Everyone was quick to say how wonderful America (Abrochi) was. Like me, most of these Ghanaians had never even been to Togo, but it didn’t prevent me from thinking of the States as the land of perfection. Our plane from Kotoka to NYC was not a direct one; my mom could not afford a direct flight for four people. I only learned later that direct trips were even an option. When we stopped at Dubai for our transfer, I gasped at how beautiful their airport was, and was the more eager to see JFK. I was certain it would be even better. Of course I was disappointed when I did see JFK, and that initial disappointment was followed by several. It was soon very clear that things were not as perfect in Abrochi as we had assumed. At school we walked to our classes rather than stayed in a single class and had the teachers come to us. I liked walking in the hallways between classes. It felt interesting. When the teachers walked into our classes we did not have to get up and greet them. I felt I was being rude. Addressing my teachers as sir or madame rewarded me strange looks. In the hallways, people I had spoken to looked away when my eyes me theirs. I found my giddy hand waves often embarrassingly frozen in midair, and my recognition smiles often transforming into confusion. The most interesting thing at school, however, was the treatment of the substitute teacher. They were utterly ignored. There was this particular teacher who received worse treatment from some of the students. They would throw papers at her when she attempted to teach.
Outside school, I could not understand why there were so many homeless people. Why would their families let them sleep in the streets? Surely an uncle, or cousin, or nephew could help? People asked strange questions like, “Do you like wearing clothes? I know you go naked in Africa.” And “How is it like sleeping in trees in Africa?” Or, “How come you speak such good English when you have just arrived from Africa?” I noticed they always say Africa, like it is a country or something. At first I was shocked by the ignorance, than I was annoyed because I realized I was being looked down upon. I felt insulted. I spoke their language, and yet they knew almost nothing of my people or of my country, nor did they seem to understand that Africa is a continent. By and by I became amused by all of it. I stopped trying to make friends and kept my own company. High school was terrible. But I am glad for it. It prepared me for college.
Though I once had my heart set on going to Legon (University of Ghana), here I was in NY, clueless as to how to get to uni, and which one to go to, besides everyone called it college which was confusing because secondary schools, or high schools, if you please, were called colleges back in Ghana. In fact,
I had transferred from Ghana National College to John Bowne High School. My school advisor helped me prepare for college. I was very grateful the regents were nowhere as crazy as the SSCE, else I would have flunked. I chose Baruch College because my friend was going there. She was going to major in Business Management. I decide I would major in that, too. Oh but how I hated my college classes. I had looked forward to college for such a long time, and now that I had arrived I went to school unhappy. I did not care about my grades. I only wished to pass. I could not sleep. I was grumpy. Conversing with my student advisor in college—who was so cool I liked to go stop by and say hello—I spoke so wistfully about my English classes and mentioned how I abhorred my business classes. She asked why I wasn’t majoring in English then. I thought her question ridiculous. I mean where will I go with an English degree? I am an immigrant. I owe it to myself, and my family to major in something sensible which would guarantee a job after college and generate enough money to help out. I must make sacrifices; to major in English would be an utterly selfish thing to do. But she had an interesting answer, she said I was more likely to get a job in a field I was passionate in, because I was more likely to pursue these jobs and show my enthusiasm at interviews. The seed was planted and the thought kept germinating in my head. Dare I risk giving my Mother a heart attack? When she’s given me everything? Yet every time I thought of how things would be with a major I cared for, I felt lighter, though scared, I felt happier and excited. So in my junior year I switched my major to English literature, minored in photography and second minored in education. My life changed. My Mother disapproved but when she realized my mind was made, she was supportive. After all I was responsible for my college tuition.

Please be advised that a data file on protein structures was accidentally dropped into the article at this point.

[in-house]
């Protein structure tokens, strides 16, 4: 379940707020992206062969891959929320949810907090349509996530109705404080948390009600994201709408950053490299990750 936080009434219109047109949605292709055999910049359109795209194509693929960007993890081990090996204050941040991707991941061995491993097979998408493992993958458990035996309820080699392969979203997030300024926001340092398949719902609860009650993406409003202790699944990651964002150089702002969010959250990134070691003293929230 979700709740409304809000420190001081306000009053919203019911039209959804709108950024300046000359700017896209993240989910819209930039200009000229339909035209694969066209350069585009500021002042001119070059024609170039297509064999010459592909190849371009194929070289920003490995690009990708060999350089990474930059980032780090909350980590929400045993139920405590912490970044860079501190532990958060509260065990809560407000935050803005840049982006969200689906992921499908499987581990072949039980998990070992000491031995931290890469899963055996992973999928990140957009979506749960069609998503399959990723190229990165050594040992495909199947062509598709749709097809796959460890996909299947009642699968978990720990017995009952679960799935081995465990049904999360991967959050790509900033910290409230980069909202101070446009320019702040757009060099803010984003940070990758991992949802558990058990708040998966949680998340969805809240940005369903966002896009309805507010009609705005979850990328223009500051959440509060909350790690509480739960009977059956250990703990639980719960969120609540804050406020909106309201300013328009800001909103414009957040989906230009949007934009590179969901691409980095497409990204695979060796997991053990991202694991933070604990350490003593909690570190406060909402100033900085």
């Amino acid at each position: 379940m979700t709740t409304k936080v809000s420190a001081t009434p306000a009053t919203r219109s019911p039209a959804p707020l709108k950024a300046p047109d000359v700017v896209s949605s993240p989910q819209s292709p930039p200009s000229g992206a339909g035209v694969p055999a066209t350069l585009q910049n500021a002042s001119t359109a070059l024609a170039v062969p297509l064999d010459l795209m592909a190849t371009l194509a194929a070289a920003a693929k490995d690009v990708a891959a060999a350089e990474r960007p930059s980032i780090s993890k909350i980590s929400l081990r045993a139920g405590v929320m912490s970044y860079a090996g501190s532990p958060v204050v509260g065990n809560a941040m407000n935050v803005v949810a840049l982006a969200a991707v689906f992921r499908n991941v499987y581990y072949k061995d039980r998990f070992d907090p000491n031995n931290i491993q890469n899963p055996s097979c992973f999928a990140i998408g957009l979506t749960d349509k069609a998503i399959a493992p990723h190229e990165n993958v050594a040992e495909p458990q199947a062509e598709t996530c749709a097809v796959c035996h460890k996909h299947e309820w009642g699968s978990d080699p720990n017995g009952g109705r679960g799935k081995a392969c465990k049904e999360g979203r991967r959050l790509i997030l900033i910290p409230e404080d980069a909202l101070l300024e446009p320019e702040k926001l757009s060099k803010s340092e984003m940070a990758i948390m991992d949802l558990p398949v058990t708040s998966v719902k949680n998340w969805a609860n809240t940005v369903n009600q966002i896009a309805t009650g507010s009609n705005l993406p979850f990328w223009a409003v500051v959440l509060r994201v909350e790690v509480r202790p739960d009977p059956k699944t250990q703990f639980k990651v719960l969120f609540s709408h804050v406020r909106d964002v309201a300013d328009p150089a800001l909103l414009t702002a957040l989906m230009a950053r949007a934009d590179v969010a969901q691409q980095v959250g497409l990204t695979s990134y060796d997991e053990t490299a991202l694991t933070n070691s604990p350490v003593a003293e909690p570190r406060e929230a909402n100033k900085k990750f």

I knew I was in love with photography after I developed my first film and printed my first image. I knew I was really into photography when I told my professor I disapproved of his critique of my work. I had never done that, never questioned a teacher’s critique of my work. In Ghana, the teacher was king. But with all that passion twirling me about, I was becoming a different person. Having always enjoyed poetry, I enrolled in my first poetry class and discovered that it meant so much more to me. My professor, Grace Schulman, was a lovely eccentric woman. She was tall and finely wrinkled and made old age so graceful. She talked softly with a fine raspy voice and when she read poems, I wished she would not stop. She had this curious way of not looking at us when she talked to us. The first question she asked my class was, “Why poetry?” I remember thinking, why not! Schulman gave me a priceless gift, she believed in my writing and she told me so. It was all the excuse I needed to focus on poetry. I took every class, and in those classes I found more of myself. By the end of college I had been published several times in the school’s literary magazine as well as by our online magazine. When I graduated, I started a little writing workshop, The Major Collectives. We named ourselves after Major Jackson, in whose class the majority of us had met.